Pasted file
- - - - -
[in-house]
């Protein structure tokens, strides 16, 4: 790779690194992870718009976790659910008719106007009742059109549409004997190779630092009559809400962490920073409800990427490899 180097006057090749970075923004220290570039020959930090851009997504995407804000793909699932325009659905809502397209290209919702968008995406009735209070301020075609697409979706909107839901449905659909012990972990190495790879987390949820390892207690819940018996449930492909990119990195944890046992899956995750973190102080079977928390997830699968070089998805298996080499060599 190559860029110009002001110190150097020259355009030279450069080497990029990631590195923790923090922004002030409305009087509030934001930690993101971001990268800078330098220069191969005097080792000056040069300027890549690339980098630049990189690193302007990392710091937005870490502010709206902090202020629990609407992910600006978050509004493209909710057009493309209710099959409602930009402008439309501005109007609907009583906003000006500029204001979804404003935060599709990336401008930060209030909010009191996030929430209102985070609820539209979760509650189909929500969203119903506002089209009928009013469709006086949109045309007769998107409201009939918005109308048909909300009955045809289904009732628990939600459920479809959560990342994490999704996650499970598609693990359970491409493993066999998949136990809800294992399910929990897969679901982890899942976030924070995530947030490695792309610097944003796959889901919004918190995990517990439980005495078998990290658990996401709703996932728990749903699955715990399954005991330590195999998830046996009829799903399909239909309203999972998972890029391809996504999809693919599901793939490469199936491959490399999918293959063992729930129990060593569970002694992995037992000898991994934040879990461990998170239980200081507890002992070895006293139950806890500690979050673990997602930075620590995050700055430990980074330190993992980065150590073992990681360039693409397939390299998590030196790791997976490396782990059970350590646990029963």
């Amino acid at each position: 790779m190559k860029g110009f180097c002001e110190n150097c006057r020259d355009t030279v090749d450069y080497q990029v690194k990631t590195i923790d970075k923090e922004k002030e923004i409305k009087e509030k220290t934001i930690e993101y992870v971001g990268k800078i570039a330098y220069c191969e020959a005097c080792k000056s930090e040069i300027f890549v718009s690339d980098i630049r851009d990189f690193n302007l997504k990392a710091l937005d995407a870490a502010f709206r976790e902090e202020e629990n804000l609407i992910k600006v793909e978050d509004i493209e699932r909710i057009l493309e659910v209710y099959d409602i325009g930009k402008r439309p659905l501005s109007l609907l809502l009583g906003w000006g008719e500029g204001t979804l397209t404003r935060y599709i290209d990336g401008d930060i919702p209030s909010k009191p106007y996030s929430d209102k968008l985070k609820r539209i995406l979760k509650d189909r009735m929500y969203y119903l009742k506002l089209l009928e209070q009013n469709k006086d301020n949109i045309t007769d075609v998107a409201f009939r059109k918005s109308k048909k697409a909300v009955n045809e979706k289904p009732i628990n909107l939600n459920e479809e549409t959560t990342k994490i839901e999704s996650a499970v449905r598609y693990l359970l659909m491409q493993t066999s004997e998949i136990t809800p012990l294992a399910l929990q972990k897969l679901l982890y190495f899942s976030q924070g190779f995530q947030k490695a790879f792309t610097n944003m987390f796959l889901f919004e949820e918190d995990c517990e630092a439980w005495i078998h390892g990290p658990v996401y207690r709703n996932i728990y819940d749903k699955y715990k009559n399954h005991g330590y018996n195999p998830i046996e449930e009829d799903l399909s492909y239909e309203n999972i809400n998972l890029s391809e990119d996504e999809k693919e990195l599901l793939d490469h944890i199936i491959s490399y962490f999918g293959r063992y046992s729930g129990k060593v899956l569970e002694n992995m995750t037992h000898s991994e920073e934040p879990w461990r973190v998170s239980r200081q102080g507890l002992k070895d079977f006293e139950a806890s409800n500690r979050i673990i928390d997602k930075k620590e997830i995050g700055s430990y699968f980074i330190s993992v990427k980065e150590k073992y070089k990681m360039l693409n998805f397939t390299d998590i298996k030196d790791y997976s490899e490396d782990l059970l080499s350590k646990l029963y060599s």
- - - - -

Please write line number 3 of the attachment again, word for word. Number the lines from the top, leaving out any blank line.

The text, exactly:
């Amino acid at each position: 790779m190559k860029g110009f180097c002001e110190n150097c006057r020259d355009t030279v090749d450069y080497q990029v690194k990631t590195i923790d970075k923090e922004k002030e923004i409305k009087e509030k220290t934001i930690e993101y992870v971001g990268k800078i570039a330098y220069c191969e020959a005097c080792k000056s930090e040069i300027f890549v718009s690339d980098i630049r851009d990189f690193n302007l997504k990392a710091l937005d995407a870490a502010f709206r976790e902090e202020e629990n804000l609407i992910k600006v793909e978050d509004i493209e699932r909710i057009l493309e659910v209710y099959d409602i325009g930009k402008r439309p659905l501005s109007l609907l809502l009583g906003w000006g008719e500029g204001t979804l397209t404003r935060y599709i290209d990336g401008d930060i919702p209030s909010k009191p106007y996030s929430d209102k968008l985070k609820r539209i995406l979760k509650d189909r009735m929500y969203y119903l009742k506002l089209l009928e209070q009013n469709k006086d301020n949109i045309t007769d075609v998107a409201f009939r059109k918005s109308k048909k697409a909300v009955n045809e979706k289904p009732i628990n909107l939600n459920e479809e549409t959560t990342k994490i839901e999704s996650a499970v449905r598609y693990l359970l659909m491409q493993t066999s004997e998949i136990t809800p012990l294992a399910l929990q972990k897969l679901l982890y190495f899942s976030q924070g190779f995530q947030k490695a790879f792309t610097n944003m987390f796959l889901f919004e949820e918190d995990c517990e630092a439980w005495i078998h390892g990290p658990v996401y207690r709703n996932i728990y819940d749903k699955y715990k009559n399954h005991g330590y018996n195999p998830i046996e449930e009829d799903l399909s492909y239909e309203n999972i809400n998972l890029s391809e990119d996504e999809k693919e990195l599901l793939d490469h944890i199936i491959s490399y962490f999918g293959r063992y046992s729930g129990k060593v899956l569970e002694n992995m995750t037992h000898s991994e920073e934040p879990w461990r973190v998170s239980r200081q102080g507890l002992k070895d079977f006293e139950a806890s409800n500690r979050i673990i928390d997602k930075k620590e997830i995050g700055s430990y699968f980074i330190s993992v990427k980065e150590k073992y070089k990681m360039l693409n998805f397939t390299d998590i298996k030196d790791y997976s490899e490396d782990l059970l080499s350590k646990l029963y060599s």